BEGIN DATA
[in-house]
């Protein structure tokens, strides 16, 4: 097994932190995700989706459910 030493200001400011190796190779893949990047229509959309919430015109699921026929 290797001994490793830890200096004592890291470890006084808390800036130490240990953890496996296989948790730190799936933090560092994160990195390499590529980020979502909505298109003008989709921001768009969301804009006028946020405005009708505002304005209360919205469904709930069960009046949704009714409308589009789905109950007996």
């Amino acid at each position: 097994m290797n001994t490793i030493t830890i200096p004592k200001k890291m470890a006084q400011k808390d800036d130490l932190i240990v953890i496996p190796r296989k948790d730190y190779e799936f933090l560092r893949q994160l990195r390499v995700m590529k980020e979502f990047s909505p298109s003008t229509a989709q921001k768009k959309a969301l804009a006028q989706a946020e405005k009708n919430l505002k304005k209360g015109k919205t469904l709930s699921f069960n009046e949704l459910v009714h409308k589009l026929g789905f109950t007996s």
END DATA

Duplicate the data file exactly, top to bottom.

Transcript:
[in-house]
């Protein structure tokens, strides 16, 4: 097994932190995700989706459910 030493200001400011190796190779893949990047229509959309919430015109699921026929 290797001994490793830890200096004592890291470890006084808390800036130490240990953890496996296989948790730190799936933090560092994160990195390499590529980020979502909505298109003008989709921001768009969301804009006028946020405005009708505002304005209360919205469904709930069960009046949704009714409308589009789905109950007996």
């Amino acid at each position: 097994m290797n001994t490793i030493t830890i200096p004592k200001k890291m470890a006084q400011k808390d800036d130490l932190i240990v953890i496996p190796r296989k948790d730190y190779e799936f933090l560092r893949q994160l990195r390499v995700m590529k980020e979502f990047s909505p298109s003008t229509a989709q921001k768009k959309a969301l804009a006028q989706a946020e405005k009708n919430l505002k304005k209360g015109k919205t469904l709930s699921f069960n009046e949704l459910v009714h409308k589009l026929g789905f109950t007996s």